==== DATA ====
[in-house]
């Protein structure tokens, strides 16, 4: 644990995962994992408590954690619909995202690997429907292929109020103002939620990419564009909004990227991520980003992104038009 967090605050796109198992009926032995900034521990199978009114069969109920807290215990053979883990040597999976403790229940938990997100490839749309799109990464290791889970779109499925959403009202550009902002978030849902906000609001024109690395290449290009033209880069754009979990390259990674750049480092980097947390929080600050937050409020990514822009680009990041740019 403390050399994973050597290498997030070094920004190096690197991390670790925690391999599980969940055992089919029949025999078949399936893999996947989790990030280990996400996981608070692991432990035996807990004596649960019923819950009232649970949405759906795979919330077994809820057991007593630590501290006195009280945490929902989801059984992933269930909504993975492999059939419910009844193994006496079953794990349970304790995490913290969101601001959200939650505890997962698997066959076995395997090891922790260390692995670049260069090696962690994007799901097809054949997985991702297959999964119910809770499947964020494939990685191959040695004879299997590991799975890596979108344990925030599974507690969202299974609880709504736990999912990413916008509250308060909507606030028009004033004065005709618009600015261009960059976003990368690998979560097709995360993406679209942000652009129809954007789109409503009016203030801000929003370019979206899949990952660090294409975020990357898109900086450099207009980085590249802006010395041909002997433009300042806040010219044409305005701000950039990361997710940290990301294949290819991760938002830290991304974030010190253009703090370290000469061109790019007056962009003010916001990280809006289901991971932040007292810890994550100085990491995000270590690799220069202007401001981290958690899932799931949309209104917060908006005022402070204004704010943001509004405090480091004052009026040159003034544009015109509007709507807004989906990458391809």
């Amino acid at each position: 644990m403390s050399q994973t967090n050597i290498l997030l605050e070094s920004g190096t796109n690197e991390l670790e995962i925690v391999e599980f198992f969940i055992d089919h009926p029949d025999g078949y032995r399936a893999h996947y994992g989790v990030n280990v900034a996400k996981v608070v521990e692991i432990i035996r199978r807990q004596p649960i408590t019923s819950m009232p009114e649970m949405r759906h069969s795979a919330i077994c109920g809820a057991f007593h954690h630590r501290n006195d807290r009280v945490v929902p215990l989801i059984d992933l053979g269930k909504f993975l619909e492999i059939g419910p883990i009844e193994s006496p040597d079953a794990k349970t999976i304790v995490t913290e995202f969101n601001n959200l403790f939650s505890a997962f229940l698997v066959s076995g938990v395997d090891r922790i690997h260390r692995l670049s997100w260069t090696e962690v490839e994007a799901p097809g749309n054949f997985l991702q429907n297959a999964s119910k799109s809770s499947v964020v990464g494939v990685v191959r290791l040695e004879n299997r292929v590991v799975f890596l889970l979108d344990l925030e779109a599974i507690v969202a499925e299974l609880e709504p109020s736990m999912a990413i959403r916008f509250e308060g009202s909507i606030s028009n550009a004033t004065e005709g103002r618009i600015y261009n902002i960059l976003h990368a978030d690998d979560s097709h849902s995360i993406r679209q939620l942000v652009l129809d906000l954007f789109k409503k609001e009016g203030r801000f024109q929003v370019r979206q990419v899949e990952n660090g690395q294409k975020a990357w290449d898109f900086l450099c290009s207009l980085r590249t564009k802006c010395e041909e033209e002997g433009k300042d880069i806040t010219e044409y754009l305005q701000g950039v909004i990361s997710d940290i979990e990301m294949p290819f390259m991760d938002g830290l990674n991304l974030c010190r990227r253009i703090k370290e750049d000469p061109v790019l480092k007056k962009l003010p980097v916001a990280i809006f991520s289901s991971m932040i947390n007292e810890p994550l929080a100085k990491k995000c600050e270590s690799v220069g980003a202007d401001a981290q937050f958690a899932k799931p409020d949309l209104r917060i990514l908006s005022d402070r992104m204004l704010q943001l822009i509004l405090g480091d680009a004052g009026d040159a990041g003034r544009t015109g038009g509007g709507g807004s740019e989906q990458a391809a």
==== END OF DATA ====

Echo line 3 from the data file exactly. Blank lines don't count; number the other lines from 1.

């Amino acid at each position: 644990m403390s050399q994973t967090n050597i290498l997030l605050e070094s920004g190096t796109n690197e991390l670790e995962i925690v391999e599980f198992f969940i055992d089919h009926p029949d025999g078949y032995r399936a893999h996947y994992g989790v990030n280990v900034a996400k996981v608070v521990e692991i432990i035996r199978r807990q004596p649960i408590t019923s819950m009232p009114e649970m949405r759906h069969s795979a919330i077994c109920g809820a057991f007593h954690h630590r501290n006195d807290r009280v945490v929902p215990l989801i059984d992933l053979g269930k909504f993975l619909e492999i059939g419910p883990i009844e193994s006496p040597d079953a794990k349970t999976i304790v995490t913290e995202f969101n601001n959200l403790f939650s505890a997962f229940l698997v066959s076995g938990v395997d090891r922790i690997h260390r692995l670049s997100w260069t090696e962690v490839e994007a799901p097809g749309n054949f997985l991702q429907n297959a999964s119910k799109s809770s499947v964020v990464g494939v990685v191959r290791l040695e004879n299997r292929v590991v799975f890596l889970l979108d344990l925030e779109a599974i507690v969202a499925e299974l609880e709504p109020s736990m999912a990413i959403r916008f509250e308060g009202s909507i606030s028009n550009a004033t004065e005709g103002r618009i600015y261009n902002i960059l976003h990368a978030d690998d979560s097709h849902s995360i993406r679209q939620l942000v652009l129809d906000l954007f789109k409503k609001e009016g203030r801000f024109q929003v370019r979206q990419v899949e990952n660090g690395q294409k975020a990357w290449d898109f900086l450099c290009s207009l980085r590249t564009k802006c010395e041909e033209e002997g433009k300042d880069i806040t010219e044409y754009l305005q701000g950039v909004i990361s997710d940290i979990e990301m294949p290819f390259m991760d938002g830290l990674n991304l974030c010190r990227r253009i703090k370290e750049d000469p061109v790019l480092k007056k962009l003010p980097v916001a990280i809006f991520s289901s991971m932040i947390n007292e810890p994550l929080a100085k990491k995000c600050e270590s690799v220069g980003a202007d401001a981290q937050f958690a899932k799931p409020d949309l209104r917060i990514l908006s005022d402070r992104m204004l704010q943001l822009i509004l405090g480091d680009a004052g009026d040159a990041g003034r544009t015109g038009g509007g709507g807004s740019e989906q990458a391809a």